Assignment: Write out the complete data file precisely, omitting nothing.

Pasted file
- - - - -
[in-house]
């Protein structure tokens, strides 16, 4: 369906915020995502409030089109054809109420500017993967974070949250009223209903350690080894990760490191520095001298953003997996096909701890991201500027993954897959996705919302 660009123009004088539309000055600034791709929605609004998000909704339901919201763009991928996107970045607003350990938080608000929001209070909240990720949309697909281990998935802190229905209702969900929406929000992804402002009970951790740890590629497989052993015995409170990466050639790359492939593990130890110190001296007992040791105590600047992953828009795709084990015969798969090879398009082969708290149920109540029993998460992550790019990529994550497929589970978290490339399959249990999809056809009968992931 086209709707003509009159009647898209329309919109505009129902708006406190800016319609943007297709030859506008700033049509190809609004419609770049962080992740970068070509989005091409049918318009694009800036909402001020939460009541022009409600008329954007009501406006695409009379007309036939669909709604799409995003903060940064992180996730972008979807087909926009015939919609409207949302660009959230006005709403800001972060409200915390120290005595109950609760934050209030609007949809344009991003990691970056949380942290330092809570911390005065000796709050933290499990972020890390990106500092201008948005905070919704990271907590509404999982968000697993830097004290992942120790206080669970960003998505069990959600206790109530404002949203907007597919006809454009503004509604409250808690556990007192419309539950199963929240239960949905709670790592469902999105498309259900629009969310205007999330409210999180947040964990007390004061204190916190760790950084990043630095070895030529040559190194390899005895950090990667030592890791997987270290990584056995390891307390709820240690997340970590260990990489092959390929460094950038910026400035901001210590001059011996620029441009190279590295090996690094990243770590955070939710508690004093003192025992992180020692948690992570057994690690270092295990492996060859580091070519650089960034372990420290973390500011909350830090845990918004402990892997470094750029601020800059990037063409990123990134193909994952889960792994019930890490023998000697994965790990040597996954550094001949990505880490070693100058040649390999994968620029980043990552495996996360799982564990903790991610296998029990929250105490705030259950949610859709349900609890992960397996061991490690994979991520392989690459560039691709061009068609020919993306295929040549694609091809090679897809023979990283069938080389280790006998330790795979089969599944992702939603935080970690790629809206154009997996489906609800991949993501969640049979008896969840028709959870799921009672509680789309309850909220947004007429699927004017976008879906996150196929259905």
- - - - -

[in-house]
């Protein structure tokens, strides 16, 4: 369906915020995502409030089109054809109420500017993967974070949250009223209903350690080894990760490191520095001298953003997996096909701890991201500027993954897959996705919302 660009123009004088539309000055600034791709929605609004998000909704339901919201763009991928996107970045607003350990938080608000929001209070909240990720949309697909281990998935802190229905209702969900929406929000992804402002009970951790740890590629497989052993015995409170990466050639790359492939593990130890110190001296007992040791105590600047992953828009795709084990015969798969090879398009082969708290149920109540029993998460992550790019990529994550497929589970978290490339399959249990999809056809009968992931 086209709707003509009159009647898209329309919109505009129902708006406190800016319609943007297709030859506008700033049509190809609004419609770049962080992740970068070509989005091409049918318009694009800036909402001020939460009541022009409600008329954007009501406006695409009379007309036939669909709604799409995003903060940064992180996730972008979807087909926009015939919609409207949302660009959230006005709403800001972060409200915390120290005595109950609760934050209030609007949809344009991003990691970056949380942290330092809570911390005065000796709050933290499990972020890390990106500092201008948005905070919704990271907590509404999982968000697993830097004290992942120790206080669970960003998505069990959600206790109530404002949203907007597919006809454009503004509604409250808690556990007192419309539950199963929240239960949905709670790592469902999105498309259900629009969310205007999330409210999180947040964990007390004061204190916190760790950084990043630095070895030529040559190194390899005895950090990667030592890791997987270290990584056995390891307390709820240690997340970590260990990489092959390929460094950038910026400035901001210590001059011996620029441009190279590295090996690094990243770590955070939710508690004093003192025992992180020692948690992570057994690690270092295990492996060859580091070519650089960034372990420290973390500011909350830090845990918004402990892997470094750029601020800059990037063409990123990134193909994952889960792994019930890490023998000697994965790990040597996954550094001949990505880490070693100058040649390999994968620029980043990552495996996360799982564990903790991610296998029990929250105490705030259950949610859709349900609890992960397996061991490690994979991520392989690459560039691709061009068609020919993306295929040549694609091809090679897809023979990283069938080389280790006998330790795979089969599944992702939603935080970690790629809206154009997996489906609800991949993501969640049979008896969840028709959870799921009672509680789309309850909220947004007429699927004017976008879906996150196929259905």